Virgin Orbit will launch small satellites for the UK military

2019/07/1563539645.jpg
Read: 716     17:33     19 July 2019    

Virgin Orbit, the small satellite launch arm of Virgin Galactic, will provide launch capabilities for the UK's Royal Air Force (RAF). Virgin has been angling for government contracts recently and has managed to land a project called Artemis "to demonstrate the utility of small satellites and responsive launch to provide information to the RAF."


The unique feature of the Virgin Orbit program is how quickly a launch can be arranged. Typically, a launch takes years of planning and can only take place from certain sites which access particular orbits. This means that access to a given orbit can never be guaranteed on short notice. However, Virgin believes it can offer launches with as little as a week's notice by making use of its customized 747-400 aircraft which acts as a "flying launch pad."

This speed of deployment is a particular selling point for the military. "We've built a launch system to address commercial needs, but we've found it has enormous advantages for government customers," said Dan Hart, President and CEO of Virgin Orbit.

The RAF's Artemis project is not to be confused with NASA's Artemis project. NASA's Artemis is a commercial partnership for moon landings, and the RAF's Artemis is a commercial partnership for launching satellites. Despite the similar names and fields, they are totally different projects.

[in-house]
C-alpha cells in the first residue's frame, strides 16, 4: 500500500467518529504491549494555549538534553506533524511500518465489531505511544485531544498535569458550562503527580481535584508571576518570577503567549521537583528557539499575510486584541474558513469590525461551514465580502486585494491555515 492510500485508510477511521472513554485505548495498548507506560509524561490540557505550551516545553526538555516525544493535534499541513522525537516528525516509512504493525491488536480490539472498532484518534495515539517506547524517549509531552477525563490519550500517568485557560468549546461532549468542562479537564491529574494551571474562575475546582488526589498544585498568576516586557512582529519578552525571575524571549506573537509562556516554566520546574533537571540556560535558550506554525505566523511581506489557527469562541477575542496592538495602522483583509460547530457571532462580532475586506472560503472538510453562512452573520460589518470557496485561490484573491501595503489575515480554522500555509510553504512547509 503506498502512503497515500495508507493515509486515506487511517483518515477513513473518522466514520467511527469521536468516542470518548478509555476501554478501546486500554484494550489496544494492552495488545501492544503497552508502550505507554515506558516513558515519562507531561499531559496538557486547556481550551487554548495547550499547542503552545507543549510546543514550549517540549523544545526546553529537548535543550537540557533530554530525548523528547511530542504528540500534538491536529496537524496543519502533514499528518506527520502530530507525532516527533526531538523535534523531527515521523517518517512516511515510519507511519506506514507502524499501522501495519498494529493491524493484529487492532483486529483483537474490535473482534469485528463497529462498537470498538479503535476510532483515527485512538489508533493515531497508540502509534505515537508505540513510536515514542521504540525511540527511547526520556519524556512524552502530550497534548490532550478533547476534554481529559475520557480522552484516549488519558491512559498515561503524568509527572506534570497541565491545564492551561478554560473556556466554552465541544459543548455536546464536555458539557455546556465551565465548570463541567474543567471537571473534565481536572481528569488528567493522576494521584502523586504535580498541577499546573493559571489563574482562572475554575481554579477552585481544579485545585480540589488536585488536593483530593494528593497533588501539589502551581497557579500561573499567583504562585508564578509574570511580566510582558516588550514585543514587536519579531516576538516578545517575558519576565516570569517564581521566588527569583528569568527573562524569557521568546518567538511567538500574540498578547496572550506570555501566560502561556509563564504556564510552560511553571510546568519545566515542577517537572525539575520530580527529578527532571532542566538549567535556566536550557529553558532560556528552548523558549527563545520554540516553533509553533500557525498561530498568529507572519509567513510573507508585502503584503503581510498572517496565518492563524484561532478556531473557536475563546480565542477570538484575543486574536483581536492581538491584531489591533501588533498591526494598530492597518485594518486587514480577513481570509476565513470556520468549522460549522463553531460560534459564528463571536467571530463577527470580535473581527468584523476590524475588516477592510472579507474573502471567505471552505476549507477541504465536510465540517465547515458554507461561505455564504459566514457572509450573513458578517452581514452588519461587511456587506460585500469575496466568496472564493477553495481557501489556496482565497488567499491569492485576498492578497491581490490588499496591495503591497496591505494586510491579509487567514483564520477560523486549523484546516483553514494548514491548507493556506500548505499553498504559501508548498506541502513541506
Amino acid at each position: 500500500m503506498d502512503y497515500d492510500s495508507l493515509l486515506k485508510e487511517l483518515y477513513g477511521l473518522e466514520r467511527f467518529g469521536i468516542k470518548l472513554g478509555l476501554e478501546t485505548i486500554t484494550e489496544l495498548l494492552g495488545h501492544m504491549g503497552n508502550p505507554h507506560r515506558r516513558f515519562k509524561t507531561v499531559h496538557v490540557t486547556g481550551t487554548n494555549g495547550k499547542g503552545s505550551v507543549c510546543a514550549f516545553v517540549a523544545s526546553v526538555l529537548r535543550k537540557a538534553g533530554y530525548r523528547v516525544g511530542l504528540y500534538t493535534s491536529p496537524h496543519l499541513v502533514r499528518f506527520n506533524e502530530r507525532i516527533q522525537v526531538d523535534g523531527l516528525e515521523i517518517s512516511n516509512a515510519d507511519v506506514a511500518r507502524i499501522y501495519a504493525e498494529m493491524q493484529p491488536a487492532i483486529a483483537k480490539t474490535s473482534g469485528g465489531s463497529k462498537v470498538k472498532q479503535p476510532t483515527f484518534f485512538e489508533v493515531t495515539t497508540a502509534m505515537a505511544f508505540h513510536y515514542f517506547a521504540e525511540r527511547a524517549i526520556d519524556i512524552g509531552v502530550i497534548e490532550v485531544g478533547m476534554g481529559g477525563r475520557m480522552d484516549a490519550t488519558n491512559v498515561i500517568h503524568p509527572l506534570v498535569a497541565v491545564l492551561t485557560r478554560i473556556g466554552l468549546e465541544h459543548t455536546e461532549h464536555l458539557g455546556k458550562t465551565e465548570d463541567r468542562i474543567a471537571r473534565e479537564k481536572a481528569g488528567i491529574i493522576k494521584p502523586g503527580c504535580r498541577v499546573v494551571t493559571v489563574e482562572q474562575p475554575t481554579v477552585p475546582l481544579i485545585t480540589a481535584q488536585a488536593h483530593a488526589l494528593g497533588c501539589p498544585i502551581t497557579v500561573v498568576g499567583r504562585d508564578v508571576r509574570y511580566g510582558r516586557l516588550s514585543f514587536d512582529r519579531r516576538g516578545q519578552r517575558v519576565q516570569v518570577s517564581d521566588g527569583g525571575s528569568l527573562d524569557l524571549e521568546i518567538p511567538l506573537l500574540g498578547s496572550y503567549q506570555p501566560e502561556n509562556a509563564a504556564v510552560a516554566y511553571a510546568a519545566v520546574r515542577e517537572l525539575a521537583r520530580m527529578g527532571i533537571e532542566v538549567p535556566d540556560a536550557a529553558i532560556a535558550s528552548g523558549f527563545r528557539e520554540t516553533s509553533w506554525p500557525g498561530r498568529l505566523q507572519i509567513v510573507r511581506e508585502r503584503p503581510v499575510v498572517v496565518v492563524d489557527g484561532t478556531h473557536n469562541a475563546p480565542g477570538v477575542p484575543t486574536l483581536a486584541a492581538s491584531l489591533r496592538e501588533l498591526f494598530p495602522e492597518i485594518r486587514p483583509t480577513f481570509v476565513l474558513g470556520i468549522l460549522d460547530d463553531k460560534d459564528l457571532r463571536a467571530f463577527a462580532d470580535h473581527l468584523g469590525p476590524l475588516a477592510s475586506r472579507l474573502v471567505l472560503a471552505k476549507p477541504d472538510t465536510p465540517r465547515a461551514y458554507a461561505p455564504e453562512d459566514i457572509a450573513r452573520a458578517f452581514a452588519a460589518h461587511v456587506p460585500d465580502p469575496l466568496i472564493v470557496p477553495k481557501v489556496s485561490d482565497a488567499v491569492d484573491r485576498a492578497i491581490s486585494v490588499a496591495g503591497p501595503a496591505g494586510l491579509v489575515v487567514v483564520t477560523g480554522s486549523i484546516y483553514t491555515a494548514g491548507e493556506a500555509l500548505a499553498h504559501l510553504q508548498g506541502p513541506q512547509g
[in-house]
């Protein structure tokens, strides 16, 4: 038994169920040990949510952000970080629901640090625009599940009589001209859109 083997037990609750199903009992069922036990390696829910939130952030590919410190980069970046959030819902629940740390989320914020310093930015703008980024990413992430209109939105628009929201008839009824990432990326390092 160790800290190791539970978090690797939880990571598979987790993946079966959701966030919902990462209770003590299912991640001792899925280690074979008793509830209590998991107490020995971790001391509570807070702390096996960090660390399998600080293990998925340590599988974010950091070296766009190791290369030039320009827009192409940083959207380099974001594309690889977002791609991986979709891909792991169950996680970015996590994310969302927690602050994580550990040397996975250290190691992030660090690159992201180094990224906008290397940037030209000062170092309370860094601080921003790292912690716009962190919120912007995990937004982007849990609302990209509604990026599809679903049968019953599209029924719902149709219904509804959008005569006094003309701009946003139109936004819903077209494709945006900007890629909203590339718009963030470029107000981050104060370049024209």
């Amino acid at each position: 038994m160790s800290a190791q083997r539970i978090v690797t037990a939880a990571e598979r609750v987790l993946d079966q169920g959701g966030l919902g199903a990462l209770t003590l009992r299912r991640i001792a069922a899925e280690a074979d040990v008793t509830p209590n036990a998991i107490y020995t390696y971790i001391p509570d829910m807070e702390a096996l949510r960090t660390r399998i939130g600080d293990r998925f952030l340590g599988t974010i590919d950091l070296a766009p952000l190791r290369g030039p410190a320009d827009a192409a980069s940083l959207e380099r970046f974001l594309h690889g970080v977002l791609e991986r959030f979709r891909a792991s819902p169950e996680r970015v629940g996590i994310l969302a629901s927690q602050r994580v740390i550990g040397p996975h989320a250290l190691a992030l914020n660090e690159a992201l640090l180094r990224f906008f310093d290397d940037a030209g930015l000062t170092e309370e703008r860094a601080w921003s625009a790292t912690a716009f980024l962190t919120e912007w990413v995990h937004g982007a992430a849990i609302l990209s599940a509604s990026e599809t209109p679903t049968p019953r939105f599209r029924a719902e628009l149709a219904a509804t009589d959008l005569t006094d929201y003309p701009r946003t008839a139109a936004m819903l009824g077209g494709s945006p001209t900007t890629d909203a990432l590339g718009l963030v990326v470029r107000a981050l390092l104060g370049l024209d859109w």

Hart also expressed optimism that the project could support peaceful international relations in space: "Ultimately, we are hopeful that by demonstrating the capability to quickly and easily deploy and replace satellites in Low Earth Orbit we will be helping to remove the incentive for any nation to invest the money in harming another nation's satellite."

Virgin Orbit performed a successful drop test of its LauncherOne vehicle a few weeks ago. Now it will finalize assembly and testing of its orbital rocket before the first launch into space, scheduled for later this year.

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Virgin Orbit will launch small satellites for the UK military

2019/07/1563539645.jpg
Read: 717     17:33     19 July 2019    

Virgin Orbit, the small satellite launch arm of Virgin Galactic, will provide launch capabilities for the UK's Royal Air Force (RAF). Virgin has been angling for government contracts recently and has managed to land a project called Artemis "to demonstrate the utility of small satellites and responsive launch to provide information to the RAF."


The unique feature of the Virgin Orbit program is how quickly a launch can be arranged. Typically, a launch takes years of planning and can only take place from certain sites which access particular orbits. This means that access to a given orbit can never be guaranteed on short notice. However, Virgin believes it can offer launches with as little as a week's notice by making use of its customized 747-400 aircraft which acts as a "flying launch pad."

This speed of deployment is a particular selling point for the military. "We've built a launch system to address commercial needs, but we've found it has enormous advantages for government customers," said Dan Hart, President and CEO of Virgin Orbit.

The RAF's Artemis project is not to be confused with NASA's Artemis project. NASA's Artemis is a commercial partnership for moon landings, and the RAF's Artemis is a commercial partnership for launching satellites. Despite the similar names and fields, they are totally different projects.

Hart also expressed optimism that the project could support peaceful international relations in space: "Ultimately, we are hopeful that by demonstrating the capability to quickly and easily deploy and replace satellites in Low Earth Orbit we will be helping to remove the incentive for any nation to invest the money in harming another nation's satellite."

Virgin Orbit performed a successful drop test of its LauncherOne vehicle a few weeks ago. Now it will finalize assembly and testing of its orbital rocket before the first launch into space, scheduled for later this year.

engadget



Tags: